Welcome to the NavList Message Boards.


A Community Devoted to the Preservation and Practice of Celestial Navigation and Other Methods of Traditional Wayfinding

Compose Your Message

Add Images & Files
    Navigating Around Hills and Dips in the Ocean
    From: David Hoyte
    Date: 2003 Aug 14, 23:59 EDT
    Do we have any serving or retired merchant-marine or naval officers
    on this List who could comment on this question from their experience?

    I find it is usually best to get out of the classroom and look at what happens
    in real-life when simplifying assumptions can produce any answer you please.

    The hoary school-book question about the time taken by a man to swim a
    mile against a current , then turning round and swimming with it,
    compared to the time taken by the man swimming both directions in still water,
    can give the ship a longer time passing through a dip in the ocean, compared to
    travel on a surface of uniform 'g' . . . depending on what assumptions you care
    to make.

    Can we hear on this question (repeated below) from someone with extensive
    real-life experience of large-ship navigation?

    Do large ships in fact ignore the hills and dips in the ocean's surface that are
    due to variations in gravitational force ?

    Thank you.   David Hoyte

            The joint NASA-German GRACE project has released the most
    accurate map yet of Earth's gravity field. It shows Gravity Anomaly,
    (mGal), on a global map at the URL:

            These gravity anomalies cause the geodic heigh of the ocean's
    surface to vary around the world by up to 200 meters, 650 feet. Ref:

            In the Atlantic ocean, for example, there is a hill South of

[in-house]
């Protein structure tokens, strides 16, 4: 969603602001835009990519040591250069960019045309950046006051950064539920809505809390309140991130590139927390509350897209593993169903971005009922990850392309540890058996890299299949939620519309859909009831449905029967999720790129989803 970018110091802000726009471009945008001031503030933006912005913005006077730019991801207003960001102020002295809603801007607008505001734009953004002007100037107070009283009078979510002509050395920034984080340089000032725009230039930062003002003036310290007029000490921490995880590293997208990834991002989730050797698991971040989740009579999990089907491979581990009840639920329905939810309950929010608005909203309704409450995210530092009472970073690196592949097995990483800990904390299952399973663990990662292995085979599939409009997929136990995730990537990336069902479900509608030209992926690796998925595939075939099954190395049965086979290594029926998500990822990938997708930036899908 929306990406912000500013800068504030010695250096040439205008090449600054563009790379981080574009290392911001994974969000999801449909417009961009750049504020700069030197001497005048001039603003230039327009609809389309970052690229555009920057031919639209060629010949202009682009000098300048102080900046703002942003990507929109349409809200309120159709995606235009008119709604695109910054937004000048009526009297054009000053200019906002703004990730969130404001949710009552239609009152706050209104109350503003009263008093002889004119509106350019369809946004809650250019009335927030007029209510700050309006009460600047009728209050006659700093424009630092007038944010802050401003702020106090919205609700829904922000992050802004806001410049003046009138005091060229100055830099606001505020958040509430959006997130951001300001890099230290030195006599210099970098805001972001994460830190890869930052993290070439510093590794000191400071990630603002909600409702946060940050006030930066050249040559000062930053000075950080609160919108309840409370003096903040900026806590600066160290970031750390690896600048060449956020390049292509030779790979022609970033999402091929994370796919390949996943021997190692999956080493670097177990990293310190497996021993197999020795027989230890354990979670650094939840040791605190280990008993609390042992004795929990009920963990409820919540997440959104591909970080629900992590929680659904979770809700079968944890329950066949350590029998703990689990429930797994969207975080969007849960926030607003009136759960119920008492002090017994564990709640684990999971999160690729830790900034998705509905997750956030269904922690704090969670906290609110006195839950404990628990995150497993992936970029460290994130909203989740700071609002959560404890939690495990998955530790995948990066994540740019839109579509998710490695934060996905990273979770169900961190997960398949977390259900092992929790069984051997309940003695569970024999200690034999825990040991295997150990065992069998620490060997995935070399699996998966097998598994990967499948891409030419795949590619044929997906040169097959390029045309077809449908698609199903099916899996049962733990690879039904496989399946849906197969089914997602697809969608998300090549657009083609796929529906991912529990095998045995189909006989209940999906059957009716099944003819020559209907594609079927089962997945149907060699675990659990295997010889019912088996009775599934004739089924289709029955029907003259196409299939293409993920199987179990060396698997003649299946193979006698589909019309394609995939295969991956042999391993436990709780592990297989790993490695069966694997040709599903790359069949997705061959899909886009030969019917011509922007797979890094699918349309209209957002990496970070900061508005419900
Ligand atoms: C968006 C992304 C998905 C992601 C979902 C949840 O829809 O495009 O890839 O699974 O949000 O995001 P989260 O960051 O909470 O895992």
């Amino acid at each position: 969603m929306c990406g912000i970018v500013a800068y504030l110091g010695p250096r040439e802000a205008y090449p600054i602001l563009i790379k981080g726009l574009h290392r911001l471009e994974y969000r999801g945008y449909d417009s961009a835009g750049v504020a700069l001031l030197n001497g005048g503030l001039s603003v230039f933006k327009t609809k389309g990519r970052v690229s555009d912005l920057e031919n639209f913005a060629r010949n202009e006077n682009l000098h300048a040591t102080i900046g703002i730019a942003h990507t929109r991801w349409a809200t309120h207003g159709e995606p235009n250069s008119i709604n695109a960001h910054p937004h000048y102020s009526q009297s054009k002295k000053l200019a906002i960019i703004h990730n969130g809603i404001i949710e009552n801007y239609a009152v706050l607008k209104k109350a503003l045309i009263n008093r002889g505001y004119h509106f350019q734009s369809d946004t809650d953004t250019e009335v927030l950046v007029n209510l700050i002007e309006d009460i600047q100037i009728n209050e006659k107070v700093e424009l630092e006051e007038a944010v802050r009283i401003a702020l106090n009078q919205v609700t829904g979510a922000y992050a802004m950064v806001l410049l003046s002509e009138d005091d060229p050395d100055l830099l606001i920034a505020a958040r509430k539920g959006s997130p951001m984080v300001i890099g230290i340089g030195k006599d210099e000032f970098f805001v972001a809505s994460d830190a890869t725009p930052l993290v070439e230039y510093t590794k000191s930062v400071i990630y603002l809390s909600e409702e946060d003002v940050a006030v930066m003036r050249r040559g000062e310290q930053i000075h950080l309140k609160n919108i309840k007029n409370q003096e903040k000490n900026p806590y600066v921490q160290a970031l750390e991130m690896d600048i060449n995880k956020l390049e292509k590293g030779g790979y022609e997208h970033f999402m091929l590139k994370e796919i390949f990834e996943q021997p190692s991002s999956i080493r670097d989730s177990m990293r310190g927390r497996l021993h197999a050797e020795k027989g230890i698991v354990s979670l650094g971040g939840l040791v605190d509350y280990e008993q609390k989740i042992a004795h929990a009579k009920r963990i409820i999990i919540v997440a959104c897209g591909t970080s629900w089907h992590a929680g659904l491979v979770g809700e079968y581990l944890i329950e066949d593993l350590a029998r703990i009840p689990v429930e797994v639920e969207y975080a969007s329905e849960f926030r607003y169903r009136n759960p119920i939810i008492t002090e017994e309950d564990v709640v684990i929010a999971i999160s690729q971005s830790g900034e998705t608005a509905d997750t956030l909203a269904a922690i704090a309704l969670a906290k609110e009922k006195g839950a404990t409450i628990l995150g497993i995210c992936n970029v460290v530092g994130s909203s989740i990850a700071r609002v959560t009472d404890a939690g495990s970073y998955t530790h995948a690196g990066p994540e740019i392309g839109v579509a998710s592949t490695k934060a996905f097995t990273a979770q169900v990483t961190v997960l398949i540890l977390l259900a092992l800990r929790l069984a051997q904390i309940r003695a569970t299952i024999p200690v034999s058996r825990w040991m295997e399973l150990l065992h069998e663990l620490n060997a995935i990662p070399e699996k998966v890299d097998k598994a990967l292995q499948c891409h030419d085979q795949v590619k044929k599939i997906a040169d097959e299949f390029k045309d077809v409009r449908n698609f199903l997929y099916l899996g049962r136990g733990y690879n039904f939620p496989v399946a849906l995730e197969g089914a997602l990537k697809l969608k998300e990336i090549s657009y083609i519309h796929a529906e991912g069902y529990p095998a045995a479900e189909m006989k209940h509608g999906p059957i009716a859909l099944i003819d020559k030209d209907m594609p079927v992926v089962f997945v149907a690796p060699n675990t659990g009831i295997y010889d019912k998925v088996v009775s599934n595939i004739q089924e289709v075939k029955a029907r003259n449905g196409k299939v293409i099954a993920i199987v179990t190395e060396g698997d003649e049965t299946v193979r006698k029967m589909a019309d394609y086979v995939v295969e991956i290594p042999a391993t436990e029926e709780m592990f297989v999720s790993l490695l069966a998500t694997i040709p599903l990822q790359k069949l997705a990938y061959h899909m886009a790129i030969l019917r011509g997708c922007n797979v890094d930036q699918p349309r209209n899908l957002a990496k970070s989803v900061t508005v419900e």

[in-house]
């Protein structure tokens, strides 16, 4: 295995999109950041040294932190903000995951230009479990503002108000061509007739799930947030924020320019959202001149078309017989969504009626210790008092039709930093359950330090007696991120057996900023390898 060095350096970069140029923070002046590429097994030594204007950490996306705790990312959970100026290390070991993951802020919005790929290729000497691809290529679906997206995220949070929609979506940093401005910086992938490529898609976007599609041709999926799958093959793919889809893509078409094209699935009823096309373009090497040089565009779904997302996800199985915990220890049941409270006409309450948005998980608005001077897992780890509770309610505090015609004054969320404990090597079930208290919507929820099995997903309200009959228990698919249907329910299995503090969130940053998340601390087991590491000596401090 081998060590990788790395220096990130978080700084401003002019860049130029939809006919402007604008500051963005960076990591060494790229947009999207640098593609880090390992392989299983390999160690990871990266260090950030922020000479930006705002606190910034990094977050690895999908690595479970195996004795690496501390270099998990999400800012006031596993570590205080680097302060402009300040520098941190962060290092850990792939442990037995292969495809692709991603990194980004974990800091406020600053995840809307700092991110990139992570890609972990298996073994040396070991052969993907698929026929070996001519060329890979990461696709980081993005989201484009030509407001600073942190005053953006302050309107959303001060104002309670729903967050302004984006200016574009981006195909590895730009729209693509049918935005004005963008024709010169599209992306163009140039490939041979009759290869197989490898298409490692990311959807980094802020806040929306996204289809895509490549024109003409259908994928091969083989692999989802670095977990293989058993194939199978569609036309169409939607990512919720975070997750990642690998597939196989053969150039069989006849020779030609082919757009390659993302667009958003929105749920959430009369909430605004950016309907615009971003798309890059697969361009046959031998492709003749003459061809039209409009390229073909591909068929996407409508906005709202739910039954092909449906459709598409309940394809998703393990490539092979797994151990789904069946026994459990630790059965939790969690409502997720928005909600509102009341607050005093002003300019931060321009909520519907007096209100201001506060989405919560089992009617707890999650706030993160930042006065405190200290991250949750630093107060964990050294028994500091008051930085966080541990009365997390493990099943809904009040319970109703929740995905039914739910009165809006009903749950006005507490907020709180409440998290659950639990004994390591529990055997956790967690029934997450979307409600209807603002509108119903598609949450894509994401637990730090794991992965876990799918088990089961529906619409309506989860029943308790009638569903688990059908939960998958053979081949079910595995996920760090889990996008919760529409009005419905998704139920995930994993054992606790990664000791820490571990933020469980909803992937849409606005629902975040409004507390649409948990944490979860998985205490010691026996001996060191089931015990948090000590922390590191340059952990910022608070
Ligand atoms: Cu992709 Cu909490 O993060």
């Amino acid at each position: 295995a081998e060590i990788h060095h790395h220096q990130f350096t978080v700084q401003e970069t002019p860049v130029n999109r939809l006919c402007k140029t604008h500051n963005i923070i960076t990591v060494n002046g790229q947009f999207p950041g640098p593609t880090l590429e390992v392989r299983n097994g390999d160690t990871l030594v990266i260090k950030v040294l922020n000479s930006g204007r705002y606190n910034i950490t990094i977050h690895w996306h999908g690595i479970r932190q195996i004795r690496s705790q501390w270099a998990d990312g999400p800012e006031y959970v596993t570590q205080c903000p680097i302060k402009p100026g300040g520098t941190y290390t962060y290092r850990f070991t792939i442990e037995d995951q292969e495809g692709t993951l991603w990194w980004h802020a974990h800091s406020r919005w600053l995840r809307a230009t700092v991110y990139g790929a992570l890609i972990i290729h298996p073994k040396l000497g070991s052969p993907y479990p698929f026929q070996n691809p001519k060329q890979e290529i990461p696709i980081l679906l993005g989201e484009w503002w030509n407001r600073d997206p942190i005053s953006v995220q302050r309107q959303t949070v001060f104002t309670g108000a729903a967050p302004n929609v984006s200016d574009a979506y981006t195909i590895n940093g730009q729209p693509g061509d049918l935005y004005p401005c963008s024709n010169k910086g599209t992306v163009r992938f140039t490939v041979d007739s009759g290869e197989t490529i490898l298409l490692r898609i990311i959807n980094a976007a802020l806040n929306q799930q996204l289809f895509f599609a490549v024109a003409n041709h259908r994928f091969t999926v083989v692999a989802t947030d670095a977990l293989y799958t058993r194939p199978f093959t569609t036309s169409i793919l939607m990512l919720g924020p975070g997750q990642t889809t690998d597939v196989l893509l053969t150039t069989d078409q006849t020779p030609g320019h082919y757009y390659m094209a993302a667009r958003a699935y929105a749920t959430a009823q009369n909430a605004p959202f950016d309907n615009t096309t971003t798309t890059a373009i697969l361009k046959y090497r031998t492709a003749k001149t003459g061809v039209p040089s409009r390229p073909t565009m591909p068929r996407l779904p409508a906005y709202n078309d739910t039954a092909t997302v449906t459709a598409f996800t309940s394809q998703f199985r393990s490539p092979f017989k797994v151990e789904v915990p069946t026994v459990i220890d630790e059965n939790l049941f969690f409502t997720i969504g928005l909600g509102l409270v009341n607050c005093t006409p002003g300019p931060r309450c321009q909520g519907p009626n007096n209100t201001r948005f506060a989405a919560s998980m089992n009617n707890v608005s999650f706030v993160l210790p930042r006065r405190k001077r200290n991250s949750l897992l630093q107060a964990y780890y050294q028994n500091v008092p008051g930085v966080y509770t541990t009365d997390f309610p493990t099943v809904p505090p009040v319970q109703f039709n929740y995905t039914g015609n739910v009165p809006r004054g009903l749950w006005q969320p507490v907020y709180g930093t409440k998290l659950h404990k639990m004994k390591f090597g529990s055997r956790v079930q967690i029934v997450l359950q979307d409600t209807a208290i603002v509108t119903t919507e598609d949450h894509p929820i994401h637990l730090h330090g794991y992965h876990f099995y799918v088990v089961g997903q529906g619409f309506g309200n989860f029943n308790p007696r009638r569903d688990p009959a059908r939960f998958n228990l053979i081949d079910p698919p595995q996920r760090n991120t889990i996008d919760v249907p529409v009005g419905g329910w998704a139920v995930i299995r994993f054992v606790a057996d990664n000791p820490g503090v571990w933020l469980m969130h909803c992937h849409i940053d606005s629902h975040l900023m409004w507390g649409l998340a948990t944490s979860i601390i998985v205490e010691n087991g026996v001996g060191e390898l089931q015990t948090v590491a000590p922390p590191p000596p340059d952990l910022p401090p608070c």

Greenland of +200 feet, and a dip in the Caribbean of -250 feet, approx.

            I heard as far back as 1975, at the IBM Maritime Center in
    Italy, that a large ship will use significantly more fuel if it passes
    down into a gravitational dip and climbs the other side, rather than
    following a longer path around the dip which will keep it more "on the

            Is there a published algorithm that relates the parameters
    such as ship's tonnage, the size of the hill or dip, the path followed
    and fuel savings?

            Is there perhaps a simple "rule of thumb" for the courses to
    steer, for use at sea?

    David Hoyte, MA Cantab, (DavidHoyte@aol.com)
    Browse Files

    Drop Files


    What is NavList?

    Join NavList

    (please, no nicknames or handles)
    Do you want to receive all group messages by email?
    Yes No

    You can also join by posting. Your first on-topic post automatically makes you a member.

    Posting Code

    Enter the email address associated with your NavList messages. Your posting code will be emailed to you immediately.

    Email Settings

    Posting Code:

    Custom Index

    Start date: (yyyymm dd)
    End date: (yyyymm dd)